Guest Editorial

Time to bring our telecommunications laws up to speed

Are you surprised to learn that the U.S. has the world's oldest telecommunications laws? American laws governing telecommunications, broadcast and radio are unique in the world and a relic of the First World War. They don't apply to the way data, voice and music is distributed today. The word "Internet" doesn't appear anywhere in the Telecommunication Act of 1996.

What's holding us back? When the courts broke up the government-sponsored monopoly carrier AT&T, it was divided into seven (now four) regional giants. For 20 years, these regional giants have protected their monopoly revenues from local phone service, while lobbying Congress and state legislatures to prevent competitors from challenging them in long distance, data and voice services. For the most part, they have been successful. The US now has not only the oldest laws, but also one of the oldest, outdated and increasingly obsolete telecommunications networks.

Remember trying to call Europe or Mexico in the 50's or 60's? Calls sounded like a scratchy recording, and you really could tell you were calling "overseas."

Not any more. Old Europe and Ancient Mexico completely rebuilt their networks decades ago. They are a decade ahead of us in their wireless phone networks. To add insult, their residents (and businesses) pay about half of what we do, and they get more bells and whistles to boot.

The U.S. has fallen from first in the world in high-speed data and Internet use to 16th place. This is a race we really don't want to lose. As industrial nations like the U.S. move toward an information or knowledge-based economy, the telecommunications sector becomes increasingly important. The nations we compete against, in Europe, Asia and North America are not standing still and waiting for us to catch up. Connectivity per person in Canada is twice the rate in the U.S.

In Washington DC, events pushed reform of U.S. laws to the front burner. Digital convergence, meaning the rapid convergence of all types of media and telecommunications to digital bits, has brought the telecoms to a crisis. Telephone calls can now be made over the Internet that sound as good as anything telephone companies offer. Television quality video can be received over an Internet connection, and soon over telephones wires. The Web can be surfed with anything from a mobile phone, to a TV, to the screen on the refrigerator.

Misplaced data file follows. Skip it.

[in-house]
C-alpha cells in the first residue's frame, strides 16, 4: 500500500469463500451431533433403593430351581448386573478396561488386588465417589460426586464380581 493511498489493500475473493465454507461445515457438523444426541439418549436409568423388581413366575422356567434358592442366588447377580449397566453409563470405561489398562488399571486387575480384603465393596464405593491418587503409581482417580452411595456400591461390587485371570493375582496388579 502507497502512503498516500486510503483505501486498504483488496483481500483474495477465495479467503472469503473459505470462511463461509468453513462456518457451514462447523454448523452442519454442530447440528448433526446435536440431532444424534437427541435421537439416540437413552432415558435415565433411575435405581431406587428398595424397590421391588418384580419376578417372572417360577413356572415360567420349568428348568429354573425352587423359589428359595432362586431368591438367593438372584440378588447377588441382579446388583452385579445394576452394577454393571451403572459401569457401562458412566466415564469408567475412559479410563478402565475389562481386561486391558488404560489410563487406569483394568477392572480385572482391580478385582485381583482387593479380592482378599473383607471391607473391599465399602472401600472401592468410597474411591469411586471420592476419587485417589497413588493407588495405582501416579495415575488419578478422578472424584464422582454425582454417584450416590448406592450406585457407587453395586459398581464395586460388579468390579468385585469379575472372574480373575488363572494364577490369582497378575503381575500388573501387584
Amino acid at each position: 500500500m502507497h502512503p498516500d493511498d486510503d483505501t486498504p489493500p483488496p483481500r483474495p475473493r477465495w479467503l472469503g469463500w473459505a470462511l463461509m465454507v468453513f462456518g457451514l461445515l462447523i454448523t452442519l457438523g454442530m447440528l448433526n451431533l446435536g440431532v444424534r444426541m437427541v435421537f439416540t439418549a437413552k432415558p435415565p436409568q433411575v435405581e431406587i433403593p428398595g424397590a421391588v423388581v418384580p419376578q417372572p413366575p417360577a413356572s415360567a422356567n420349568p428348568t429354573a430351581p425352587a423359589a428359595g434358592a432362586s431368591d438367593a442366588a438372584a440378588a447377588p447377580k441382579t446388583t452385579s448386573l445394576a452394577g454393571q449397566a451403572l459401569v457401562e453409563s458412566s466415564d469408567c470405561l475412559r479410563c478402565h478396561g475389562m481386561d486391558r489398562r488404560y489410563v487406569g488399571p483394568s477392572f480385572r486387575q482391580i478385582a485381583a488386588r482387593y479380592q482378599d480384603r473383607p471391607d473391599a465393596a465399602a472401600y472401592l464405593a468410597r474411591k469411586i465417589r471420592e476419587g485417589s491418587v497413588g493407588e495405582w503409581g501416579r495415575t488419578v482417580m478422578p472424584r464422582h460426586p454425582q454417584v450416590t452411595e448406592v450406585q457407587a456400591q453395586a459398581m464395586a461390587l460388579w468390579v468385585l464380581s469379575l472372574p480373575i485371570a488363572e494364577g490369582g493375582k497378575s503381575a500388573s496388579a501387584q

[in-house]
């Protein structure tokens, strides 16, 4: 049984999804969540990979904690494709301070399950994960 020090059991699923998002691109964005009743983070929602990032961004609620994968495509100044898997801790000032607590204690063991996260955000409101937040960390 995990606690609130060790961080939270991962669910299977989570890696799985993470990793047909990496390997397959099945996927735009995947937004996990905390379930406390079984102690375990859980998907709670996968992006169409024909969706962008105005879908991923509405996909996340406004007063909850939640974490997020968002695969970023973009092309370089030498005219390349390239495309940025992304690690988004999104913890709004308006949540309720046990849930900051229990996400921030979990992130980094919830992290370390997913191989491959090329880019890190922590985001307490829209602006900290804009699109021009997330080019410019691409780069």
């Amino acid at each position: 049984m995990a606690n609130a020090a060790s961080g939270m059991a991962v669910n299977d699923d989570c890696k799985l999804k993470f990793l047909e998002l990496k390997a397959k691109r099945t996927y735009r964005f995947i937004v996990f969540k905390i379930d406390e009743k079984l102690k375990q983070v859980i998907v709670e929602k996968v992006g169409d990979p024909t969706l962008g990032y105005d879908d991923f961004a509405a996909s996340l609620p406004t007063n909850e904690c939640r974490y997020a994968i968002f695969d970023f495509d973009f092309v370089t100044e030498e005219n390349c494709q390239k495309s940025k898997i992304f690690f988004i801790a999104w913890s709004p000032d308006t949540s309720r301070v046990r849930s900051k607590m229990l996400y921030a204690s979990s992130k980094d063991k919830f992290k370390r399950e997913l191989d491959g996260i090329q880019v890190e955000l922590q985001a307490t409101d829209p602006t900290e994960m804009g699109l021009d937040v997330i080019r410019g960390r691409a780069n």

Right now, the regional telecom giants, cable companies and multinational entertainment companies are meeting behind closed doors in Washington, seeking to convince Congress to enact laws even more favorable for themselves, locking up our news and cultural information, watering down the laws requiring diversity and public interest obligations, and ignoring the public drumbeat for a modern world-class information technology infrastructure.

Instead, our elected officials at every level and the FCC must give reform their foremost attention. We must have a series of hearings around the country, from Hawaii to Maine and in every state in-between, listening to the opinions of the country's best minds in academia, law, the tech sector and throughout civil society.

Our nation's future, and the inheritance that we pass down to future generations, deserve the fullest public participation. This country was once a leader in the area of information technology and telecommunications. If we are to regain competitiveness and international stature, real reforms are needed. We deserve nothing but the best.

Michael Weisman is an attorney and media policy advocate for the American Forum, a non-profit, non-partisan, educational organization.


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